China’s train wreck
For the past eight years, Liu Zhijun was one of the most influential people in China. As minister of railways, Liu ran China’s $300?billion high-speed rail project. U.S., European and Japanese contractors jostled for a piece of the business while foreign journalists gushed over China’s latest high-tech marvel.
Today, Liu Zhijun is ruined, and his high-speed rail project is in trouble. On Feb. 25, he was fired for “severe violations of discipline” — code for embezzling tens of millions of dollars. Seems his ministry has run up $271?billion in debt — roughly five times the level that bankrupted General Motors. But ticket sales can’t cover debt service that will total $27.7?billion in 2011 alone. Safety concerns also are cropping up.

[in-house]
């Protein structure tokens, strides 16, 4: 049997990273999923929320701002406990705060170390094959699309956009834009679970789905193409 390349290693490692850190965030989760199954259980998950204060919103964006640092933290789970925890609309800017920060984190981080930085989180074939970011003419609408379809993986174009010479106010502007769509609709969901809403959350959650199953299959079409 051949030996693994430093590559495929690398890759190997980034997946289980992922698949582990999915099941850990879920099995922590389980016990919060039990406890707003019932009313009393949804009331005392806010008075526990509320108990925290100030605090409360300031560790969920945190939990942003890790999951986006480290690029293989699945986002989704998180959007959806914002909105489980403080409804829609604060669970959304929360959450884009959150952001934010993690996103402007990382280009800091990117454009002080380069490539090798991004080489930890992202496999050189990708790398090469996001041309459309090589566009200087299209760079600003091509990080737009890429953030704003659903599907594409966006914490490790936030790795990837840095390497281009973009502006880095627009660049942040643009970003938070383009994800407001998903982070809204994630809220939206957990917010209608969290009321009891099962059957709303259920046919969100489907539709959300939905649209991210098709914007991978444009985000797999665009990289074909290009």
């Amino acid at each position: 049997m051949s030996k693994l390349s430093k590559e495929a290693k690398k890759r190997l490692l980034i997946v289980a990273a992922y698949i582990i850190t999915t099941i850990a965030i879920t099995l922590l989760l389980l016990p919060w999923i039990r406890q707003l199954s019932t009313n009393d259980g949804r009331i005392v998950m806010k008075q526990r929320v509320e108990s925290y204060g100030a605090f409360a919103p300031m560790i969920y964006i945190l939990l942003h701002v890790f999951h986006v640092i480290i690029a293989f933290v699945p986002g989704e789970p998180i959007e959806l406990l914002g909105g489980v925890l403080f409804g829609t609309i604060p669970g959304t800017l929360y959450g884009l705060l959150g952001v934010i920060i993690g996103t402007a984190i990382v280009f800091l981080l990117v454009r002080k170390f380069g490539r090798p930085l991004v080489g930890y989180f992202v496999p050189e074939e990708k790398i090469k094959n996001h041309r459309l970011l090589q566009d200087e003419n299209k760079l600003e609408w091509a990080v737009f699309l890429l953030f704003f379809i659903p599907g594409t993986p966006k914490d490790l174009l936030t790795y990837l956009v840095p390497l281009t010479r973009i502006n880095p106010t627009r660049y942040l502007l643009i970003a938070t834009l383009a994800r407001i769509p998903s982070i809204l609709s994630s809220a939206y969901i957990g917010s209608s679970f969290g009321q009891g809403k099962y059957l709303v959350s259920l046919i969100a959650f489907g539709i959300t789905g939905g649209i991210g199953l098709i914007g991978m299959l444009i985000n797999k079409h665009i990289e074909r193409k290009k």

Liu’s legacy, in short, is a system that could drain China’s economic resources for years. So much for the grand project that Thomas Friedman of the New York Times likened to a “moon shot” and that President Obama held up as a model for the United States.
The fact is that China’s train wreck was eminently foreseeable. High-speed rail is a capital-intensive undertaking that requires huge borrowing upfront to finance tracks, locomotives and cars, followed by years in which ticket revenue covers debt service — if all goes well. “Any .?.?. shortfall in ridership or yield, can quickly create financial stress,” warns a 2010 World Bank staff report. Such “shortfalls” are all too common. Japan’s bullet trains needed a bailout in 1987. Taiwan’s line opened in 2007 and needed a government rescue in 2009. In France, only the Paris-Lyon high-speed line is in the black.